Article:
A map showing the location of Yambio in South Sudan
  6. Missing Nigerian masterpiece found in London

    A sombre painting depicting a woman wearing a voluminous headwrap and a dejected expression
    Image caption: The 1973 painting of Adetutu Ademiluyi became a symbol of national reconciliation unity in the wake of the Nigerian-Biafran conflict.

    A missing Nigerian masterpiece has been found in a "modest north London flat".

    Ben Enwonwu's 1974 painting of the Ife princess Adetutu Ademiluyi, known as Tutu, became a symbol of reconciliation after the Nigerian-Biafran conflict.

    The painting is expected to sell for £300,000 ($415,000) at auction - a record for a modern Nigerian artist.

    Booker Prize winning novelist Ben Okri called it "the most significant discovery in contemporary African art in over 50 years".

    "It is a cause for celebration, a potentially transforming moment in the world of art," he added.

    Mr Enwonwu, considered the father of Nigerian modernism, painted three versions of Tutu.

    All three went missing after his death in 1994. The whereabouts of the other Tutu paintings remain a mystery.

    Two paintings depicting female nudes
    Image caption: Work by Ben Enwonwu, considered the father of Nigerian modernism, will go on auction at Bonhams on 28 February.

    Read the full story at BBC London

  7. South Africans prepare for 'Zexit'

    Andrew Harding

    BBC News, Johannesburg

    South Africans have started calling it “Zexit" - the long, fractious process of nudging President Jacob Zuma out of his job.

    Quite why it’s proving so difficult is still not entirely clear.

    Today, the man poised to replace him, Cyril Ramphosa, said only that they’d been busy discussing “pertinent matters.”

    South African President Jacob Zuma and Deputy President Cyril Ramaphosa, are seen attending Cabinet Committee meetings in this government handout picture, in Cape Town, South Africa, February 7, 2018. GCIS/Handout via REUTERS ATTENTION EDITORS
    Image caption: President Jacob Zuma (L) and his likely successor Cyril Ramaphosa (R) avoided showing tensions at a meeting with government ministers

    The best guess is that Mr Zuma, who is facing multiple corruption charges, may be looking for some sort of legal guarantees - although an amnesty is not an option in South Africa.

    Mr Ramaphosa, already sounding like the country’s new president, said both he and Mr Zuma were aware of people’s anxieties, and the need for a speedy resolution in the “coming days”.

    He made it sound as if "Zexit" was now inevitable.

  8. Pushing the boundaries of agriculture in Kenya

    Kenya is a predominantly rural country, with three-quarters of people living outside of towns and cities.

    Most of the nation's produce come from small-holder farms rather than big commercial ones, and land use on many of these small farms is inefficient.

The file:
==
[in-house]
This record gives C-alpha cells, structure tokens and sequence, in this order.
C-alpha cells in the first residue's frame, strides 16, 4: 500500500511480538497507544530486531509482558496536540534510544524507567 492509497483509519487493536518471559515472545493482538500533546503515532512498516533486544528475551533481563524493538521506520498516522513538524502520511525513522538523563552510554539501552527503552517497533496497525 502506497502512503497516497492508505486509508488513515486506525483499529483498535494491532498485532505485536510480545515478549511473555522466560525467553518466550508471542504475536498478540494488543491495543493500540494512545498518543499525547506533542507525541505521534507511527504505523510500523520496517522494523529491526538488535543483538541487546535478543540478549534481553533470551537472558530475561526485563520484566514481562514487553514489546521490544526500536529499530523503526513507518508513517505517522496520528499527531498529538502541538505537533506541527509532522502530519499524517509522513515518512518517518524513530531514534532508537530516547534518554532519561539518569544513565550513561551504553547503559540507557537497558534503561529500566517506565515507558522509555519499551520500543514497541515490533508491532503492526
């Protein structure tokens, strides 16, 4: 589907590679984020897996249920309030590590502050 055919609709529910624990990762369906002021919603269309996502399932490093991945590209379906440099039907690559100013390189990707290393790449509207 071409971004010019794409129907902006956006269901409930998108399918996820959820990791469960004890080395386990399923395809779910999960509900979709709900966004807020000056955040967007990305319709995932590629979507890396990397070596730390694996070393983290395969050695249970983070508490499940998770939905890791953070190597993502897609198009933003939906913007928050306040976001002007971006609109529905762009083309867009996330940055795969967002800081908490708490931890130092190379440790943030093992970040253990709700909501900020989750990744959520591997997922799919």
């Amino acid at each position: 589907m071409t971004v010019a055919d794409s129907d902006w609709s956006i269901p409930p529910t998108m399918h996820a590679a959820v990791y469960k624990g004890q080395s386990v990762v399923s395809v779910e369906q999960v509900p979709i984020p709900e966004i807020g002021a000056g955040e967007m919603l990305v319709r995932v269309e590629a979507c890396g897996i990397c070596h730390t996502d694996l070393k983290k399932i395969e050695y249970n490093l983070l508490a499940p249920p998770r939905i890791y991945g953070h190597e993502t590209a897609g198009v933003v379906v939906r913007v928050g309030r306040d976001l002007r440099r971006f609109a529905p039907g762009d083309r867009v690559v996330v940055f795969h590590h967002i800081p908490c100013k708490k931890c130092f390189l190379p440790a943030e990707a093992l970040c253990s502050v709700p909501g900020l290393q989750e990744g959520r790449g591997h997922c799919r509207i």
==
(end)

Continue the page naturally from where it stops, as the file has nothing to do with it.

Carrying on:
One institution is trying to change that.

    Bukura Agricultural College in western Kenya is the only agricultural college in the country which teaches a practical-based diploma:

    Video content

    Video caption: Bukura Agricultural College is in Western Kenya

    More from BBC Newsday

  9. Tunisia helicopter crash kills soldier

    BBC Monitoring

    The world through its media

    A Tunisian army helicopter has crashed, killing one soldier shortly after taking off from a military base in Sousse governorate.

    Two other soldiers are in a critical condition in hospital, a health official has been quoted by local media as saying.

  10. Old Ethiopian plane becomes popular cafe

    After reaching the end of its life in the skies, an Ethiopian Airlines passenger jet has been relaunched as a cafe, drawing crowds with its unusual setting and homemade honey wine.

    One customer describes the quirky venue's appeal:

    Quote Message: It feels like you're on board for take off. But we don't fly, we just sit here an end enjoy."

    Video content

    Video caption: Old Ethiopian plane becomes cafe in the town of Oromia

    Video journalist: Yadeta Berhanu

  11. Lion kills zookeeper in Nigeria

    Ishaq Khalid

    BBC Africa, Abuja

    Mustapha Adam
    Image caption: Mustapha Adam was treated at a local hospital

    A zookeeper has died after a lion mauled him in a park in northern Nigeria.

    The lion broke out of its cage in the popular Gamji Gate amusement park in Kaduna city, injuring Mustapha Adam in the neck.

    Mr Adam was admitted to hospital, where he died of his wounds in the early hours of Wednesday.

    Authorities say the lion was lured back into its cage after the attack.

    It is the second time in six months that an escaped lion has killed a person in Nigeria. In September last year, a lion killed a man feeding it in the city of Ibadan.